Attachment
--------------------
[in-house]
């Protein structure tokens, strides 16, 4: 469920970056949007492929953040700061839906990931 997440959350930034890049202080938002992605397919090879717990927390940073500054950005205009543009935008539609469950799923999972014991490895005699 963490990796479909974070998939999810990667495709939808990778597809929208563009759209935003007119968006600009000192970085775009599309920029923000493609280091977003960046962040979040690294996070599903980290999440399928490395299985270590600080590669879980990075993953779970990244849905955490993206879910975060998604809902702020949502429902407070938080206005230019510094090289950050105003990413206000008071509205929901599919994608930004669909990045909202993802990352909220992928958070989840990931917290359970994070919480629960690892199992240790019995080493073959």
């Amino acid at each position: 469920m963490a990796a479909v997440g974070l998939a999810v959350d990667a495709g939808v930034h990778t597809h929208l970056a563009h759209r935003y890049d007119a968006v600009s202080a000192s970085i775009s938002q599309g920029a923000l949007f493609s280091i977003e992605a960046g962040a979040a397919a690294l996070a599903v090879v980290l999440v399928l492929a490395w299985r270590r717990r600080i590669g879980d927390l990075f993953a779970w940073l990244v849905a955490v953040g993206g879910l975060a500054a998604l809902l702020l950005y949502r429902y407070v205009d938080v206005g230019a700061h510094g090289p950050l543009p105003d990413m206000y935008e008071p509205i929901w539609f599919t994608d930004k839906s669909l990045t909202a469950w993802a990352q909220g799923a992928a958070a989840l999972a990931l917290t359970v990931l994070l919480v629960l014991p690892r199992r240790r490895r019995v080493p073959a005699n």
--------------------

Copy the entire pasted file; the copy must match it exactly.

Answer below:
[in-house]
């Protein structure tokens, strides 16, 4: 469920970056949007492929953040700061839906990931 997440959350930034890049202080938002992605397919090879717990927390940073500054950005205009543009935008539609469950799923999972014991490895005699 963490990796479909974070998939999810990667495709939808990778597809929208563009759209935003007119968006600009000192970085775009599309920029923000493609280091977003960046962040979040690294996070599903980290999440399928490395299985270590600080590669879980990075993953779970990244849905955490993206879910975060998604809902702020949502429902407070938080206005230019510094090289950050105003990413206000008071509205929901599919994608930004669909990045909202993802990352909220992928958070989840990931917290359970994070919480629960690892199992240790019995080493073959």
């Amino acid at each position: 469920m963490a990796a479909v997440g974070l998939a999810v959350d990667a495709g939808v930034h990778t597809h929208l970056a563009h759209r935003y890049d007119a968006v600009s202080a000192s970085i775009s938002q599309g920029a923000l949007f493609s280091i977003e992605a960046g962040a979040a397919a690294l996070a599903v090879v980290l999440v399928l492929a490395w299985r270590r717990r600080i590669g879980d927390l990075f993953a779970w940073l990244v849905a955490v953040g993206g879910l975060a500054a998604l809902l702020l950005y949502r429902y407070v205009d938080v206005g230019a700061h510094g090289p950050l543009p105003d990413m206000y935008e008071p509205i929901w539609f599919t994608d930004k839906s669909l990045t909202a469950w993802a990352q909220g799923a992928a958070a989840l999972a990931l917290t359970v990931l994070l919480v629960l014991p690892r199992r240790r490895r019995v080493p073959a005699n």